So what do Tasmanian chefs make with them? The book’s arrangement is alphabetically by produce type, starting with the internationally famous abalone (both black- and green-lipped) and ending in wild fish, covering in between a journey of abundance that of course includes apples, wine and cheeses, and a vast array of fruit, vegetables, meats and even water.
Not every Tasmanian producer features – the book would have to be many times it size to list them all – so don’t expect this to be a comprehensive directory with every artisan cheesemaker, meat-producer or herb-grower listed. However all main produce types of renown are covered.
Let’s look at beef. Tasmania is the only Australian State where the use of hormone growth promotants is prohibited by law, a genuine and relevant point of difference favoured by increasingly savvy international customers. Tasmania’s Table includes the famous grass-fed King Island beef and wagyu from Robbins Island, plus Cape Grim Natural Beef as served by Black Cow Bistro in Launceston, and Fifty Hour Beef Cheek from Piccalilly in Hobart’s Battery Point, amongst other recipes.
Tasmania produces a wide array of superbly flavoured soft fruits, here wisely grouped together under Berries and Currants. The berry season, which starts around November and can extend through to April, is a great time to visit Tasmania; you can feast on strawberries, raspberries, blueberries, mulberries, blackberries and others which may be unfamiliar to residents of warmer States (like tay, logan, silvan, josta, goose) plus black and redcurrants, eaten ‘out of hand’ or transformed in the hands of chefs into summer terrines, puddings, trifles and even cocktails.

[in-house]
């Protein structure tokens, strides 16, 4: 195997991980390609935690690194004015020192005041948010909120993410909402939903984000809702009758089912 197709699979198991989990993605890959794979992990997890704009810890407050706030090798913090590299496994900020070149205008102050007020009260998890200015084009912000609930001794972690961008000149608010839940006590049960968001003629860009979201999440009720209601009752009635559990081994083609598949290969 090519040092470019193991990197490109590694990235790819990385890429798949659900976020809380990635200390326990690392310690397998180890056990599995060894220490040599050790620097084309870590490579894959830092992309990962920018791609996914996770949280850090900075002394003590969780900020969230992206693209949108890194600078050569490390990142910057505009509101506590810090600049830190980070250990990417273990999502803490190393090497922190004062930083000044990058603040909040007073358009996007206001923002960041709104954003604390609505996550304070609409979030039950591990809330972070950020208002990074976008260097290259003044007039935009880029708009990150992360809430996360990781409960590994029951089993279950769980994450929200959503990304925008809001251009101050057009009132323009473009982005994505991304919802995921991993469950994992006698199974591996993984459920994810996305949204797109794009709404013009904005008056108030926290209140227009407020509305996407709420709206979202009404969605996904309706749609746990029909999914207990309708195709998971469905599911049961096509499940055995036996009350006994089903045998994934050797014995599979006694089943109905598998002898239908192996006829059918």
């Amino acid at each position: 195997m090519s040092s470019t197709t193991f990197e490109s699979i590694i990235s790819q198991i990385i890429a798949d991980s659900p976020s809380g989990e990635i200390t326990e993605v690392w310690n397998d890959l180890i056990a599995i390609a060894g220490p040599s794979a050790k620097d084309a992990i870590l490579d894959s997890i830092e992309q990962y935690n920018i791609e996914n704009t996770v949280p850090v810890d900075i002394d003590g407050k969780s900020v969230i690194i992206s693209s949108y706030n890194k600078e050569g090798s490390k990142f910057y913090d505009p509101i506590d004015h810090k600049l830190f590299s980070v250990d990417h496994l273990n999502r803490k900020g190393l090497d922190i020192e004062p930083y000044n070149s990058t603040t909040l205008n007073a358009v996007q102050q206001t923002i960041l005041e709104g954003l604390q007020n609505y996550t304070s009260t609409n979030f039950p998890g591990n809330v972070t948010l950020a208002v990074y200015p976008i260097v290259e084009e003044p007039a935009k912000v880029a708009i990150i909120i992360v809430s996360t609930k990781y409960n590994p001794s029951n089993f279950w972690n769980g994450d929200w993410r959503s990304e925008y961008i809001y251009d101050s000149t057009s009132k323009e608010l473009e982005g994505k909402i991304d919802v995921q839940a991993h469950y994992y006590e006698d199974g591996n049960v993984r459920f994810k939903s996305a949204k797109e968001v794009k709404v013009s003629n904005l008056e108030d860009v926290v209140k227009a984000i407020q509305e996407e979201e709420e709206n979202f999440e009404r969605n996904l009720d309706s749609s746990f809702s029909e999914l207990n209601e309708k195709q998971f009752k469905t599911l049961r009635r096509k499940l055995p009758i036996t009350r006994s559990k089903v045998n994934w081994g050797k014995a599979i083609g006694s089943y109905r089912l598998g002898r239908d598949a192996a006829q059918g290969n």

Many find their way into fruit wines and liqueurs, and into the Tasmanian children’s staple Cascade Blackcurrant Cordial, Australia’s answer to Ribena and like many of its products, 100% natural.
There are stone fruit as well – Tasmania is now a large exporter of high-grade cherries and apricots, whose flavour has to be tasted to be believed, especially if you’ve grown up on cardboardy supermarket apricots in more northerly States and think that nothing will ever rival a mango.